The dominant storyline in American politics at the moment is the ongoing battle between the establishment wing and the Trump wing of the Republican Party.
The fights over the fates of Trump-aligned Rep. Marjorie Taylor Greene (Georgia) and establishment Rep. Liz Cheney (Wyoming) typify the larger struggle for control of the party.
Two fighters enter, one fighter leaves. Thunderdome and all that.
But what if this ugly fight for control of the party isn’t the only (or best) option for the future of the GOP? What if disbanding the current party is the right course of action?
“Instead of trying to hold it together, principled Republicans willing to put country before party need to encourage a split because a united Republican party — led by Trump or someone like him — is the greatest threat to freedom and democracy that America faces,” wrote Chris Vance, a former chairman of the Washington state Republican Party, in an op-ed in The Seattle Times over the weekend.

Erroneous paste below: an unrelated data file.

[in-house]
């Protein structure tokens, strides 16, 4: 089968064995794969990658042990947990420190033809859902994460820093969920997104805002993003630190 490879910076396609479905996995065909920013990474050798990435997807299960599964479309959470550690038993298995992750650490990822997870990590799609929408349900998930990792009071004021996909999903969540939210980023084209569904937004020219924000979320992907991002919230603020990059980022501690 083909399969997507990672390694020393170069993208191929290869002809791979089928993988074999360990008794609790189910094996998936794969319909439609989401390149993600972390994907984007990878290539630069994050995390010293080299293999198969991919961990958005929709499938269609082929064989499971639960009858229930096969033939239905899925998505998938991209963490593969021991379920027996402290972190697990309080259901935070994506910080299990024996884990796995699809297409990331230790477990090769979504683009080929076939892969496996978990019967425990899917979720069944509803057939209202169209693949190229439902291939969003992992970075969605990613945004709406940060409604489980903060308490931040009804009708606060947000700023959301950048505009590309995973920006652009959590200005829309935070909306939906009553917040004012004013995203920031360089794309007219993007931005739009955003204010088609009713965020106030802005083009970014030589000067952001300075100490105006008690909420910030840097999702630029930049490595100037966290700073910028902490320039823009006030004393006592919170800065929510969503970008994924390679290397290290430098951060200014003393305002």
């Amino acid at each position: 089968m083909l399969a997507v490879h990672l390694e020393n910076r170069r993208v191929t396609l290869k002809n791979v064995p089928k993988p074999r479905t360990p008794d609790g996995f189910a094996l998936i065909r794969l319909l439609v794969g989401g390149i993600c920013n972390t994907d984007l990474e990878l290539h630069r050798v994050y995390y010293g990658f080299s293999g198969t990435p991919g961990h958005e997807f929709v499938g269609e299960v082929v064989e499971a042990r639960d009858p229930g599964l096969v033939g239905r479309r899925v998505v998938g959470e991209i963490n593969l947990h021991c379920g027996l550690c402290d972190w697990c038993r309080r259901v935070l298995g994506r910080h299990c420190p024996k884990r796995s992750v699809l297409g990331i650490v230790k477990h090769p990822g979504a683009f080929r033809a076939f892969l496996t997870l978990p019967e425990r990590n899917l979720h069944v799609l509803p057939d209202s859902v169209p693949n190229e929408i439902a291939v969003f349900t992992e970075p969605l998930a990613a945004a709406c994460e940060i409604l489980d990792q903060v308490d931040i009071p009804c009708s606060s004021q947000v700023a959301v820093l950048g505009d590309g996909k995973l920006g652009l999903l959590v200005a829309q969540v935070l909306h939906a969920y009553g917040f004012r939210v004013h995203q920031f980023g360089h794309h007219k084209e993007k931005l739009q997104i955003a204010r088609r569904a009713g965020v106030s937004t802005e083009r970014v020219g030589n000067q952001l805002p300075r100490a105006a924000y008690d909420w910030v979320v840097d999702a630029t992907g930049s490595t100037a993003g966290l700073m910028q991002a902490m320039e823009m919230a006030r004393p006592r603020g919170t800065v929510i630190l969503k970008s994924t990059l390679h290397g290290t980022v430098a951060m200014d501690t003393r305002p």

Vance’s argument is that there is simply no point in trying to reconcile the views of the Trump wing with what has traditionally been the mainstream of the GOP, that it is too far afield from what the party has long believed.
His suggestion? The 10 House Republicans — including Cheney — who voted to impeach Trump for inciting a riot should band together with the likes of Sens. Mitt Romney (Utah), Ben Sasse (Nebraska), Lisa Murkowski (Alaska) and Susan Collins (Maine) and simply “partner with the substantial Never Trump community of Republicans who have already left.”
Vance is well-aware of what that sort of schism would mean for the party’s political prospects. “Splitting your voters leads to defeat,” concedes Vance. “But at some point, principle must come before a desire to hold onto power.”
This proposal, while interesting, is extremely unlikely to happen. But Vance’s idea does prompt this question: Just how big a tent should the Republican Party have — and should the likes of Greene (or her fellow traveler Colorado Rep. Lauren Boebert) be welcomed under it?
The Point: Political parties are always evolving. But what exactly is the Republican Party changing into? And is it even recognizable compared to what it was just a decade ago?